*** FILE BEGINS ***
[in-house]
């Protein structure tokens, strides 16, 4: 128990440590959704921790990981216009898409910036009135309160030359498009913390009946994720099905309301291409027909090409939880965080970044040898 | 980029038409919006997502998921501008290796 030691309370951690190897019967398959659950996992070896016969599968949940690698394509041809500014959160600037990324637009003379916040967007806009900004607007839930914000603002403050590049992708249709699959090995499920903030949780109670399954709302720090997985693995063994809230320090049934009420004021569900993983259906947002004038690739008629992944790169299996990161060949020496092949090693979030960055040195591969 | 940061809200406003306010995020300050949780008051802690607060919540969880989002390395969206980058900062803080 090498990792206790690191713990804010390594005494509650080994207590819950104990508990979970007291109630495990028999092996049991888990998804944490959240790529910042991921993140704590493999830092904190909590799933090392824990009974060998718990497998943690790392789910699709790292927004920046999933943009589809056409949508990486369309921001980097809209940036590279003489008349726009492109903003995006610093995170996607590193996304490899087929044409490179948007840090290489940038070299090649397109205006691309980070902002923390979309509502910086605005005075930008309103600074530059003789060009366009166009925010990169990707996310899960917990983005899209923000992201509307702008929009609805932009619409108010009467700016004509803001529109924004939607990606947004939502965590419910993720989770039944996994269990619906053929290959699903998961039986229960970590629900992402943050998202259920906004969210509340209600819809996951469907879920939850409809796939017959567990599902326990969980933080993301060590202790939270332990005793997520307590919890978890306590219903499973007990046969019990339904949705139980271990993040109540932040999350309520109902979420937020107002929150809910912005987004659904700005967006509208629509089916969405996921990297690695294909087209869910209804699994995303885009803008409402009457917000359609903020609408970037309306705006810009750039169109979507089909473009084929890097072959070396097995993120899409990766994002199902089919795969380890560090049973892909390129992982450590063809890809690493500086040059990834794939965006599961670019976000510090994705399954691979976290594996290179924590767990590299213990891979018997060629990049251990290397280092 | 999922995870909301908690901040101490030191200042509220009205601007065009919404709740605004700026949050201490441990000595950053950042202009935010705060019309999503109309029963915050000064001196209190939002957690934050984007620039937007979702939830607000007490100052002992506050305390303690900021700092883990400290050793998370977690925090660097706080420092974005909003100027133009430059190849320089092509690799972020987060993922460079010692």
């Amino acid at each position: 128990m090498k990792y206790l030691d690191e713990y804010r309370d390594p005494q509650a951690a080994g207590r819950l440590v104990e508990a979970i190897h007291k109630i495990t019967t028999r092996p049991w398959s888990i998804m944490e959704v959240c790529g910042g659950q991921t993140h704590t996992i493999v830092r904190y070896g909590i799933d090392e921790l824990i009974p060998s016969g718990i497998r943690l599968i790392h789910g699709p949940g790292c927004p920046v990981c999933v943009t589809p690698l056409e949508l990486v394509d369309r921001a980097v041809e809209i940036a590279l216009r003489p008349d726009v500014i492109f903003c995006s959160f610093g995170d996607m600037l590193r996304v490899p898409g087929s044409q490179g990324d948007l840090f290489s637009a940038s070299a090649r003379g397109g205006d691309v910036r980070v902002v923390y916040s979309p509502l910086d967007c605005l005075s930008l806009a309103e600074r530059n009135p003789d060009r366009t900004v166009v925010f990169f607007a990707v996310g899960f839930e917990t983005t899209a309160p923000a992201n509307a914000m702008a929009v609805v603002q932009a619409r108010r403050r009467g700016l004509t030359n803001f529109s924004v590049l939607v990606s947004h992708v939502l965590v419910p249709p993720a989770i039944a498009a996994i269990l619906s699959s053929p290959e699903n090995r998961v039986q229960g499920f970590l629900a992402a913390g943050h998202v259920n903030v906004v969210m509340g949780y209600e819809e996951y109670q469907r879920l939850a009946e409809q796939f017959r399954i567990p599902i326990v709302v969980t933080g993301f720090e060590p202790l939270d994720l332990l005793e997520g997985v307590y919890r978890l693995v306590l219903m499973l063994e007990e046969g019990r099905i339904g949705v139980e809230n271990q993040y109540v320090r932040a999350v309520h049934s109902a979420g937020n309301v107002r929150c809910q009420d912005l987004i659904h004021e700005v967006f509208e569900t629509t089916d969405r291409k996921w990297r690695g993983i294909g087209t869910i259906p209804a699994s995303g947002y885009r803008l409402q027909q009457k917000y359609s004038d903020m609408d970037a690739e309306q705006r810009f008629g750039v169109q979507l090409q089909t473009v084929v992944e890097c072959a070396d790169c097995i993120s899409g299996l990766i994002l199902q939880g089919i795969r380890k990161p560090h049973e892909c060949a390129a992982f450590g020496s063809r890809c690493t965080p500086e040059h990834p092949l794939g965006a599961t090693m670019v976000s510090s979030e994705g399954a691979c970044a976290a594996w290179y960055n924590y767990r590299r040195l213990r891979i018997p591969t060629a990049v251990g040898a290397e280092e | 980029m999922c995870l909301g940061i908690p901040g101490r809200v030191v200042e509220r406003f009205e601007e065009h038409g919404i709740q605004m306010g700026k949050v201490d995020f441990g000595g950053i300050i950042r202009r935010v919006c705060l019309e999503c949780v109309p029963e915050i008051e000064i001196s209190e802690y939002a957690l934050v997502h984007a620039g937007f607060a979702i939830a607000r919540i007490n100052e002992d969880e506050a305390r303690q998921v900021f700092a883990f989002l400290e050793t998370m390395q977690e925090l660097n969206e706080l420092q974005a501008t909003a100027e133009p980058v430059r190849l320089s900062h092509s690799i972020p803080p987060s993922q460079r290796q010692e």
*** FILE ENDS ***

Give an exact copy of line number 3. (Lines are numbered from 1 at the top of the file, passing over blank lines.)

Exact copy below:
């Amino acid at each position: 128990m090498k990792y206790l030691d690191e713990y804010r309370d390594p005494q509650a951690a080994g207590r819950l440590v104990e508990a979970i190897h007291k109630i495990t019967t028999r092996p049991w398959s888990i998804m944490e959704v959240c790529g910042g659950q991921t993140h704590t996992i493999v830092r904190y070896g909590i799933d090392e921790l824990i009974p060998s016969g718990i497998r943690l599968i790392h789910g699709p949940g790292c927004p920046v990981c999933v943009t589809p690698l056409e949508l990486v394509d369309r921001a980097v041809e809209i940036a590279l216009r003489p008349d726009v500014i492109f903003c995006s959160f610093g995170d996607m600037l590193r996304v490899p898409g087929s044409q490179g990324d948007l840090f290489s637009a940038s070299a090649r003379g397109g205006d691309v910036r980070v902002v923390y916040s979309p509502l910086d967007c605005l005075s930008l806009a309103e600074r530059n009135p003789d060009r366009t900004v166009v925010f990169f607007a990707v996310g899960f839930e917990t983005t899209a309160p923000a992201n509307a914000m702008a929009v609805v603002q932009a619409r108010r403050r009467g700016l004509t030359n803001f529109s924004v590049l939607v990606s947004h992708v939502l965590v419910p249709p993720a989770i039944a498009a996994i269990l619906s699959s053929p290959e699903n090995r998961v039986q229960g499920f970590l629900a992402a913390g943050h998202v259920n903030v906004v969210m509340g949780y209600e819809e996951y109670q469907r879920l939850a009946e409809q796939f017959r399954i567990p599902i326990v709302v969980t933080g993301f720090e060590p202790l939270d994720l332990l005793e997520g997985v307590y919890r978890l693995v306590l219903m499973l063994e007990e046969g019990r099905i339904g949705v139980e809230n271990q993040y109540v320090r932040a999350v309520h049934s109902a979420g937020n309301v107002r929150c809910q009420d912005l987004i659904h004021e700005v967006f509208e569900t629509t089916d969405r291409k996921w990297r690695g993983i294909g087209t869910i259906p209804a699994s995303g947002y885009r803008l409402q027909q009457k917000y359609s004038d903020m609408d970037a690739e309306q705006r810009f008629g750039v169109q979507l090409q089909t473009v084929v992944e890097c072959a070396d790169c097995i993120s899409g299996l990766i994002l199902q939880g089919i795969r380890k990161p560090h049973e892909c060949a390129a992982f450590g020496s063809r890809c690493t965080p500086e040059h990834p092949l794939g965006a599961t090693m670019v976000s510090s979030e994705g399954a691979c970044a976290a594996w290179y960055n924590y767990r590299r040195l213990r891979i018997p591969t060629a990049v251990g040898a290397e280092e | 980029m999922c995870l909301g940061i908690p901040g101490r809200v030191v200042e509220r406003f009205e601007e065009h038409g919404i709740q605004m306010g700026k949050v201490d995020f441990g000595g950053i300050i950042r202009r935010v919006c705060l019309e999503c949780v109309p029963e915050i008051e000064i001196s209190e802690y939002a957690l934050v997502h984007a620039g937007f607060a979702i939830a607000r919540i007490n100052e002992d969880e506050a305390r303690q998921v900021f700092a883990f989002l400290e050793t998370m390395q977690e925090l660097n969206e706080l420092q974005a501008t909003a100027e133009p980058v430059r190849l320089s900062h092509s690799i972020p803080p987060s993922q460079r290796q010692e």